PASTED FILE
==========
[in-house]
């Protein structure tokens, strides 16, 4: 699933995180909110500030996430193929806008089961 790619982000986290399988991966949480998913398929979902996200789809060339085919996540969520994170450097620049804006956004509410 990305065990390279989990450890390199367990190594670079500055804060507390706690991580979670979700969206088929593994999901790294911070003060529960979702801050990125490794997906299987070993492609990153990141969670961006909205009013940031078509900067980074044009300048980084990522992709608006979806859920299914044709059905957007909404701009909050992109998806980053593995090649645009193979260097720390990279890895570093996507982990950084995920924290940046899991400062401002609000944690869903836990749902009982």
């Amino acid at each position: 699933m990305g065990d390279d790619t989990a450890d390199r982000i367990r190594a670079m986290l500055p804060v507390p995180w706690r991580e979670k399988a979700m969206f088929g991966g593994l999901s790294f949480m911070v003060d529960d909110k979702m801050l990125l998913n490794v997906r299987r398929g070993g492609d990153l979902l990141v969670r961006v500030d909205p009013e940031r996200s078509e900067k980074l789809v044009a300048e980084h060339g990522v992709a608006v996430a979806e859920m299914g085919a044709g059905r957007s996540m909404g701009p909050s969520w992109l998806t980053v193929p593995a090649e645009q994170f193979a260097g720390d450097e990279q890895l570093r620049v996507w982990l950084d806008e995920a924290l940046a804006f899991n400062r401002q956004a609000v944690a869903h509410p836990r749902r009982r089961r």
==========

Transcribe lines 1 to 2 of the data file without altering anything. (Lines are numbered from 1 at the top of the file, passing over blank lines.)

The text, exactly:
[in-house]
């Protein structure tokens, strides 16, 4: 699933995180909110500030996430193929806008089961 790619982000986290399988991966949480998913398929979902996200789809060339085919996540969520994170450097620049804006956004509410 990305065990390279989990450890390199367990190594670079500055804060507390706690991580979670979700969206088929593994999901790294911070003060529960979702801050990125490794997906299987070993492609990153990141969670961006909205009013940031078509900067980074044009300048980084990522992709608006979806859920299914044709059905957007909404701009909050992109998806980053593995090649645009193979260097720390990279890895570093996507982990950084995920924290940046899991400062401002609000944690869903836990749902009982």